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Former Globe writer among finalists for non-fiction award

Sandra Martin

Andrew Norman/andrew norman The Globe and Mail

The British Columbia National Award for Canadian Non-Fiction has revealed the 10 books on its long list, including A Good Death: Making the Most of Our Final Choices by former Globe and Mail journalist Sandra Martin.

Three of the books on the long list are also finalists for the Hilary Weston Writers' Trust Prize for Nonfiction, which will be awarded on Wednesday. They are: A Disappearance in Damascus: A Story of Friendship and Survival in the Shadow of War by B.C.-based journalist Deborah Campbell; Pumpkinflowers: An Israeli Soldier's Story by Israeli-Canadian journalist Matti Friedman; and Mad Enchantment: Claude Monet and the Painting of the Water Lilies by Governor General's Literary Award winner Ross King.

Marc Raboy's Marconi: The Man Who Networked the World, which was a finalist for this year's Governor General's Literary Award for Non-Fiction, is also on the long list for the award, which is open to writers from across the country.

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Vancouver-based writer Ivan Coyote's memoir Tomboy Survival Guide is on the list, along with Governor General's Award-winning novelist Diane Schoemperlen's This is Not My Life: A Memoir of Love, Prison, and Other Complications.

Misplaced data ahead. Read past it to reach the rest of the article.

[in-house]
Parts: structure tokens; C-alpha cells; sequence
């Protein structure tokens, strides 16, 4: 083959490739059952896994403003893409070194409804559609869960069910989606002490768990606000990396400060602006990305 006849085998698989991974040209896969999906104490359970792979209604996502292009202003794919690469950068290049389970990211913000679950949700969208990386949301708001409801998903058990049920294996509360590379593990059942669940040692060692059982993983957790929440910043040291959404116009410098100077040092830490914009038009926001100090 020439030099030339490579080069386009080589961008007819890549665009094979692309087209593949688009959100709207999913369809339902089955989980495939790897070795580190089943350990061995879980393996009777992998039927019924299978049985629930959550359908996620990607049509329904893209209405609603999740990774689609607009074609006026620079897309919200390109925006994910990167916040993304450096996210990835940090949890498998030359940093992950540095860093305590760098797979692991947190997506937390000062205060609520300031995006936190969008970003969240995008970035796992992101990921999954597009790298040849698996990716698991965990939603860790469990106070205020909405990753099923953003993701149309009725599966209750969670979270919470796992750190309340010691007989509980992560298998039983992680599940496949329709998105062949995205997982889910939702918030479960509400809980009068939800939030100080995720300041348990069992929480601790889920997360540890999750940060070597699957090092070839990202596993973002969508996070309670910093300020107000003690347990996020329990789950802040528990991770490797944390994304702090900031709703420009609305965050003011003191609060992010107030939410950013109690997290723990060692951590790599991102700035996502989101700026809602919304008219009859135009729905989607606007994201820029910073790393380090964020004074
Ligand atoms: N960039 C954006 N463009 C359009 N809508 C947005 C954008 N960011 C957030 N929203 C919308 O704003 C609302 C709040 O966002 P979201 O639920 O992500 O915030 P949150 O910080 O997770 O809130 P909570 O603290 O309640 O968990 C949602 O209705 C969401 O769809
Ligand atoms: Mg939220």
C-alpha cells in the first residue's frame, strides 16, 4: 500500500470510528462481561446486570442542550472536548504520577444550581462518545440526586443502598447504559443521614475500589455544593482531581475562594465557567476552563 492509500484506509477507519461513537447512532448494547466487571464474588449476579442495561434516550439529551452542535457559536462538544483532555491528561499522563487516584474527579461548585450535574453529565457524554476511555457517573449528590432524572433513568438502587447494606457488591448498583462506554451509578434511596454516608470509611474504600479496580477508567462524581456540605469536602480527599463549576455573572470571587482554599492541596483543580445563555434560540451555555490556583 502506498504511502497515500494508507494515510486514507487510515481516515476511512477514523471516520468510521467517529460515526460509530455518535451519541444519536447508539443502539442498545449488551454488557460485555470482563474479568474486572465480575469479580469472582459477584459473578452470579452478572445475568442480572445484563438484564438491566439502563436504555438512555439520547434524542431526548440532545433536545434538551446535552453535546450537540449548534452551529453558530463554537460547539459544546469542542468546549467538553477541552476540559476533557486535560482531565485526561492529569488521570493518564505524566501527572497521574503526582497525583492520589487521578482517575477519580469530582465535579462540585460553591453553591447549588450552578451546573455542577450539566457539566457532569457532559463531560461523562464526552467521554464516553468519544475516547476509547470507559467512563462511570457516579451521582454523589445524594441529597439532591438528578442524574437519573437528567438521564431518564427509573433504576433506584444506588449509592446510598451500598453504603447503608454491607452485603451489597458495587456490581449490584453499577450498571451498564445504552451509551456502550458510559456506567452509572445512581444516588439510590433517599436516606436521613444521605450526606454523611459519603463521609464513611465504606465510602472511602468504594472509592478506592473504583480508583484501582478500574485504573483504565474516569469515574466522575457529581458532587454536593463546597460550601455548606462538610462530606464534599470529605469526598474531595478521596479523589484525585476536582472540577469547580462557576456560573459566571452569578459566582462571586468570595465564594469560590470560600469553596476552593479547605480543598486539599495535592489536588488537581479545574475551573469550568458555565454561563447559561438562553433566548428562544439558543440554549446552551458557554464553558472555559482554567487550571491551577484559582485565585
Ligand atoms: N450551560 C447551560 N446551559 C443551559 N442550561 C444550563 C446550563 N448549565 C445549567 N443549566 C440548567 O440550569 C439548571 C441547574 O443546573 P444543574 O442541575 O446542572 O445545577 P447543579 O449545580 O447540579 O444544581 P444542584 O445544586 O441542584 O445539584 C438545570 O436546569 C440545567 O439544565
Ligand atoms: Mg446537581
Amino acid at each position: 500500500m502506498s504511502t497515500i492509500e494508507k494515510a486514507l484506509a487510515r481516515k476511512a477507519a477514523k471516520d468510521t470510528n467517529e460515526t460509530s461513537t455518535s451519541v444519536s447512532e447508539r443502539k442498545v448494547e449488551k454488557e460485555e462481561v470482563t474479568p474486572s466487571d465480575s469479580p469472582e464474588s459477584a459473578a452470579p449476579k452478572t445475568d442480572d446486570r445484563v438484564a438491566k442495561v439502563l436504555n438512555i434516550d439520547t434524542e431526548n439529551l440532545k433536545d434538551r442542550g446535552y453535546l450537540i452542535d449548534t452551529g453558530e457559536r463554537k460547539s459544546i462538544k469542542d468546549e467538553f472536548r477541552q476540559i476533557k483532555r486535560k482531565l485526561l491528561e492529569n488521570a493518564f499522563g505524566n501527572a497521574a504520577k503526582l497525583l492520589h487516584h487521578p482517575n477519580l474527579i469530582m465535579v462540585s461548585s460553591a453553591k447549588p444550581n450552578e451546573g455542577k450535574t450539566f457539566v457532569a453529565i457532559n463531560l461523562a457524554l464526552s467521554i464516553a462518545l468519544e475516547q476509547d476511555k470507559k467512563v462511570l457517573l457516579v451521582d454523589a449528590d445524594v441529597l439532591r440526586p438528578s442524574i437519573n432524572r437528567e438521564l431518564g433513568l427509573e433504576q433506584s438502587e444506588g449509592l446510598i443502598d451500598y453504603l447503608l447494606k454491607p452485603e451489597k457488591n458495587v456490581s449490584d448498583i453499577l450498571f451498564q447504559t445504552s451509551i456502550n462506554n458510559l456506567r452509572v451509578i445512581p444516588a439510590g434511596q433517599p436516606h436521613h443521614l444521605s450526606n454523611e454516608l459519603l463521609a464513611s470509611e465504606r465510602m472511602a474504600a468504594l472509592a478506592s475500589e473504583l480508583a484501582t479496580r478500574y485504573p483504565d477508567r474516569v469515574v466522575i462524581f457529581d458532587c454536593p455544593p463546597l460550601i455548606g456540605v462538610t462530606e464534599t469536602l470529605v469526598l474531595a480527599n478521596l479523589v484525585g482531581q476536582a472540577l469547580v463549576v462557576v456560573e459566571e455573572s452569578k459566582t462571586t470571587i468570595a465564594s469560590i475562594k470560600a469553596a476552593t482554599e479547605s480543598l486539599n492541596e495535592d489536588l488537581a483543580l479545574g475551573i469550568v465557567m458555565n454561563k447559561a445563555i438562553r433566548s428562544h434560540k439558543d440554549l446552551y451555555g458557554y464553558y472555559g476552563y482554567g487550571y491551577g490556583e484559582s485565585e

Rounding out the list are former Hilary Weston Prize winner Taras Grescoe for Shanghai Grand: Forbidden Love and International Intrigue on the Eve of the Second World War; Robert Moor's On Trails: An Exploration; and Invisible North: The Search for Answers on a Troubled Reserve by Alexandra Shimo.

The finalists were selected from more than 140 books by a jury made up of Vancouver Writers Fest artistic director Hal Wake; veteran publishing executive, editor and bookseller Jan Walter; and former Vancouver Magazine editor-in-chief John Burns.

The short list will be announced on December 1 and the $40,000 prize awarded in early 2017.

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About the Author
Western Arts Correspondent

Marsha Lederman is the Western Arts Correspondent for The Globe and Mail, based in Vancouver. She covers the film and television industry, visual art, literature, music, theatre, dance, cultural policy, and other related areas. More


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